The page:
September, 19, 2017
Sri Lanka has begun boosting its world class porcelain, glass and red-clay industry segments with a host of new initiatives -and has also realised that the red-clay sector that is now surging as a result of next year’s Asbestos ban, packs considerable promise for the economy.
“Sri Lanka’s clay and quartz are of high quality and our ceramic and glass products are not damaged easily” said the Minister of Industry and Commerce Rishad Bathiudeen on 15 September in Colombo. Minister Bathiudeen was addressing the 14th AGM of Sri Lanka Ceramics and Glass Council on 15 September at Kingsbury Hotel, Colombo. Joining the event were Managing Director & CEO of Piramal Glass Ceylon PLC and President of the Sri Lanka Ceramic & Glass Council (SLCGC) Sanjay Tiwari and nearly 100 reps from the ceramics, glass and red-clay industries of Sri Lanka.
“Though the total ceramics and glass exports last year showed a decline to $ 50 million from 2015’s $61 Million it looks to be temporary since this is the first time we see a decline after years. In that this industry continuously has been showing a positive performance. The reason is well known-Sri Lanka’s clay and quartz are of high quality and our ceramic and glass products are not damaged easily and the industry too has a long history” said Minister Bathiudeen and added: “Therefore our products are very competitive in global markets. To sustain competitiveness we need to keep our production costs low. In 2011 we submitted a Cabinet Paper to reduce prices of fuel given to ceramics and glass industry but it was not successful. Despite this we have not given up. I assure you, that we are still continuing to look for a solutions and have instructed my officials to work on this and to continue discussions with Petroleum Ministry and other fuel vendors to seek low cost fuels. We completed surveys to find clay and other mineral deposits in the Western and Central Province and the surveys were successful. We are also working to develop our red clay industry. Our clay is high quality and is in demand for roof tile making due to the Asbestos imports ban starting next year. We also assisted SLS certification program to create a good image of local red clay industry. With the support of National Engineering Research and Development (NERD) Centre we set up Sri Lanka’s first roof tile drying centre in Dankotuwa. We sent 30 Lankan red clay industrialists for technological training to Belgium and China.”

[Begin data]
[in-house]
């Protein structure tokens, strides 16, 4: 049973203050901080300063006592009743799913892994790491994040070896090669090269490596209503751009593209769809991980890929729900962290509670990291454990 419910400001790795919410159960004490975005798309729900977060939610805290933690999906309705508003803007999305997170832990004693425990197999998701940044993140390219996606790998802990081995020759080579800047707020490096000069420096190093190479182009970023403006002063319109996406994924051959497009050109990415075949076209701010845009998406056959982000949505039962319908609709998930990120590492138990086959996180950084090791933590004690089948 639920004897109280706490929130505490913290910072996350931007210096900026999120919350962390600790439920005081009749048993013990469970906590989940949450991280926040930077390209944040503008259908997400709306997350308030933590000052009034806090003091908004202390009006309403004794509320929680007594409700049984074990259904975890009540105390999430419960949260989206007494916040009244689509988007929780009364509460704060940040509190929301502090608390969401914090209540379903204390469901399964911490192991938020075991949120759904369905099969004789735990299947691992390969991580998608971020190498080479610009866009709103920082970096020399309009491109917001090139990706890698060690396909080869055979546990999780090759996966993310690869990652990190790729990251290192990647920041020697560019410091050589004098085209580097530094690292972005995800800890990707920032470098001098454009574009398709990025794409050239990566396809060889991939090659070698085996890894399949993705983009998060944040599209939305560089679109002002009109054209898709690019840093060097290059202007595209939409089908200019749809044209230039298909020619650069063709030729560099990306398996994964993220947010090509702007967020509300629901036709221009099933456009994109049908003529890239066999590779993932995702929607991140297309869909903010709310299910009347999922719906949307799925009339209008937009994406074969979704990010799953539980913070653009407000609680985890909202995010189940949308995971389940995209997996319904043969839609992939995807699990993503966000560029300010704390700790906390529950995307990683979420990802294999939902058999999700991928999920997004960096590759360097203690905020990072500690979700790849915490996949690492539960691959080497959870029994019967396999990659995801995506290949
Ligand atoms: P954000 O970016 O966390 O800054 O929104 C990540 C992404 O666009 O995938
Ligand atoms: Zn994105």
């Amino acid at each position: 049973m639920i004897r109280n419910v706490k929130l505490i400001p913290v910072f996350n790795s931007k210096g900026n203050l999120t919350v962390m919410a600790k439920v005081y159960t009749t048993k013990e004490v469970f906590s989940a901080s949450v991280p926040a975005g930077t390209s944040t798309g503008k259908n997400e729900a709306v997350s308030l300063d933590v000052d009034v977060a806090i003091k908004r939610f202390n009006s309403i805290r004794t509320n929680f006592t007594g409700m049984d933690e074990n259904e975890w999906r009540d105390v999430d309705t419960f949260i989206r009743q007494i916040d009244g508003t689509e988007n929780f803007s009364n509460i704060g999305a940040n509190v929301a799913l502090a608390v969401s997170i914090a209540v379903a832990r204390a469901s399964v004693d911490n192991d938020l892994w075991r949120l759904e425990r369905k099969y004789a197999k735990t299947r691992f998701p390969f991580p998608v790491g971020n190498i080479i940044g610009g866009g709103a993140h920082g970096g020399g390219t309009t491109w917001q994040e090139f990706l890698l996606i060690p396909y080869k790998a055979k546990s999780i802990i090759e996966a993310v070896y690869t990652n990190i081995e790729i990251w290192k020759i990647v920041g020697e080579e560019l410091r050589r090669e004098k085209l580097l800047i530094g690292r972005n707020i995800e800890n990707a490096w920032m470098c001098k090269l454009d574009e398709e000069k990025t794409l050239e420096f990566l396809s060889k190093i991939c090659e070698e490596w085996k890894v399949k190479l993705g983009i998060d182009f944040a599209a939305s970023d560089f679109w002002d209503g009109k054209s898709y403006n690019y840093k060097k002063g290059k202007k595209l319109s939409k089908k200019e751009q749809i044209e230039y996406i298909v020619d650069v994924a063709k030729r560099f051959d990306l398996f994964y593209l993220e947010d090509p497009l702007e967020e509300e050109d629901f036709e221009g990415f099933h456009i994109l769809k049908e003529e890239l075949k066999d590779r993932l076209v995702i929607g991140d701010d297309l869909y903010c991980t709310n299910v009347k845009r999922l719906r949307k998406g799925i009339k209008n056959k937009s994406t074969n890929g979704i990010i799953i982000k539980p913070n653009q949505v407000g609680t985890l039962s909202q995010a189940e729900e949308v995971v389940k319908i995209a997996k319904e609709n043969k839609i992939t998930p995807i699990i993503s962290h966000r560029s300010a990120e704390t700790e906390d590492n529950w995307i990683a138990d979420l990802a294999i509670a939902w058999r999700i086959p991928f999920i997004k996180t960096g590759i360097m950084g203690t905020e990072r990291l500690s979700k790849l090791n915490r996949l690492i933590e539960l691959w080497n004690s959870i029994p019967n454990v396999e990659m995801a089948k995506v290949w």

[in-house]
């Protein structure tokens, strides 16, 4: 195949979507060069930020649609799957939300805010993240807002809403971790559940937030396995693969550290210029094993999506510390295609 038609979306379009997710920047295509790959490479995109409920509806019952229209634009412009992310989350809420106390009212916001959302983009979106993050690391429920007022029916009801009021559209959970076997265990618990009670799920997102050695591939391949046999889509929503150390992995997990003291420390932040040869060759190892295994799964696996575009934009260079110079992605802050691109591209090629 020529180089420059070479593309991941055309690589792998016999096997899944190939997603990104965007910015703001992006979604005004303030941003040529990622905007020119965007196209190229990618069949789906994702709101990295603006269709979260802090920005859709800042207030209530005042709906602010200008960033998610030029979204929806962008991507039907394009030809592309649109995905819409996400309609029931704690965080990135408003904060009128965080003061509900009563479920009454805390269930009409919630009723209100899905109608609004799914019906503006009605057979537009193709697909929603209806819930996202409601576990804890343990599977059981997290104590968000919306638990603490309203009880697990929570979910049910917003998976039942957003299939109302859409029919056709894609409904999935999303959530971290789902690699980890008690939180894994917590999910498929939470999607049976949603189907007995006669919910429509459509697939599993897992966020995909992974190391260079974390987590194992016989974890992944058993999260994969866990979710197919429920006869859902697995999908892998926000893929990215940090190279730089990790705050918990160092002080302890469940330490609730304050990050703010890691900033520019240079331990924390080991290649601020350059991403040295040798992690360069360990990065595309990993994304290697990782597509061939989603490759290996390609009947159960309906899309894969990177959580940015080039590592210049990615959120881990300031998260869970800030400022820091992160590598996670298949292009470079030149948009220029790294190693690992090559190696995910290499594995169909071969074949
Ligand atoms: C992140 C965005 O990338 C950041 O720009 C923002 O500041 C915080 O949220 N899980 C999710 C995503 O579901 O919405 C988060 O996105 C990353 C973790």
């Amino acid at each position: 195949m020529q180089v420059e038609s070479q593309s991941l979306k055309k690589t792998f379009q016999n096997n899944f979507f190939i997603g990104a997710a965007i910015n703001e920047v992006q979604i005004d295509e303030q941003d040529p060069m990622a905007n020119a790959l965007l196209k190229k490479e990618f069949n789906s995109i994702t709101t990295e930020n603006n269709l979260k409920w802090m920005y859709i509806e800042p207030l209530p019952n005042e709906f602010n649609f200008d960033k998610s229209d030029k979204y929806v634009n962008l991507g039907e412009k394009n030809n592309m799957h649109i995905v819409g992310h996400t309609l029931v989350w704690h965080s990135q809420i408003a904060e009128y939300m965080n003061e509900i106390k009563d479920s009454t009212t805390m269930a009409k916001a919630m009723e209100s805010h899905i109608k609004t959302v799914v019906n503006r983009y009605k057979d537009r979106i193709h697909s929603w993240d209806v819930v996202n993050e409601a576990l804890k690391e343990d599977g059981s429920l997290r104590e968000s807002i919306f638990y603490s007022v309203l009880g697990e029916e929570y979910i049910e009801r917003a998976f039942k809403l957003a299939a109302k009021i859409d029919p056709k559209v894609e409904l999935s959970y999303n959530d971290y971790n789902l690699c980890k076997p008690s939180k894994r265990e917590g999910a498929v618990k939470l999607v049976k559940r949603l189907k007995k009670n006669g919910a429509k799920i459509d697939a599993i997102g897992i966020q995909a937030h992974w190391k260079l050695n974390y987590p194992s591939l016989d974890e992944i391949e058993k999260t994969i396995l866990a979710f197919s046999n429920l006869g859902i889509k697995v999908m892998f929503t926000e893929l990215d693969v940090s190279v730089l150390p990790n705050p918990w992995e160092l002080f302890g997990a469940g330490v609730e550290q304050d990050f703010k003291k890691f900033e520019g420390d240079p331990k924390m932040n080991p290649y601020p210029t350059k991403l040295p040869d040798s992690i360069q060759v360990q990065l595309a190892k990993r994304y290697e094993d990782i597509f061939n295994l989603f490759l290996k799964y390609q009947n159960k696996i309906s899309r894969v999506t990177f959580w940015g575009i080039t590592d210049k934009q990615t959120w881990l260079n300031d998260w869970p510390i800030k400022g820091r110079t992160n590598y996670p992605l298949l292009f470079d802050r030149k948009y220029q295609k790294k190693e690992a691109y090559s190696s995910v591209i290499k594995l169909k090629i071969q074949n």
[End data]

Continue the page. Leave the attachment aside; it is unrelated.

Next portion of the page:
Unlike many other ceramics and porcelains produced elsewhere in the world, Sri Lankan made porcelain are considered world class -well within lead and cadmium release standards of FDA of USA, with ISO 9001:2000 certifications, and microwave/oven/washing machine resistant. Sri Lankan industry even produces the “bone china” tableware –considered as the most expensive ceramics in the world; Sri Lanka’s premium ceramic outputs are coveted by many globally reputed brands, among them are Royal Doulton, John Lewis, Debenhams, Marks & Spencer, Waitrose, Walmart, and Macy’s. Among the globally-known and long established Sri Lankan porcelain brands are Noritake Lanka (tableware), Midaya (handmades & ornamantalware), Dankotuwa (porcelain tableware). Noritake Lanka Porcelain (Private) Ltd is in fact the Sri Lankan operation (consolidated subsidiary) of Nagoya Japan headquartered world’s number one tableware maker, Noritake Co. Ltd.
“We acknowledge that the successes of our industry were possible due to the collective efforts of the Council Board members and the support of Minister Bathiudeen and the Ministry of Industry and Commerce and other government institutions” said SLCGC’s President Tiwari and added: “We recommended introducing global criteria of fixing the fuel prices based on a formula that is linked to world crude oil prices to bring in more transparency and for a level playing field in the industry. In spite of the challenges we face, we have been investing in capacity building and innovation. Also mining of local raw materials such as silica sand, research & development on clay tile to control the weight of the tile were completed. Discussions on anti-dumping policy in the country is essential - Unnecessary competition from low quality imports due to unavailability of anti-dumping policy in Sri Lanka is hampering us and it is time the policy is introduced here. During the year we also organized familiarization tour of Europe for our Red Clay Industry with the help of Ministry of Industry and Commerce and we thank the Ministry of Industry and Commerce for this timely work.”
In September 2016, on a proposal by HE President Maithripala Sirisena, Sri Lanka announced it was banning the importation of Asbestos from 2018, spurring a new wave of red-clay roof tile production in the country, a part of which is now successfully exported to UK as well –and the exporters saying they are unable to meet the demand. Sri Lanka’s ceramic and glass industries employ a workforce of around 55000.
Photo - Minister of Industry and Commerce Rishad Bathiudeen (centre) felicitated by Managing Director & CEO of Piramal Glass Ceylon PLC & President of Sri Lanka Ceramic & Glass Council (SLCGC) Sanjay Tiwari (right) and Chairman/Managing Director Midaya Ceramics Co. Ltd and a former past Chairman of SLCGC Dayasiri Warnakulasooriya (left) on 15 September at Kingsbury Hotel, Colombo.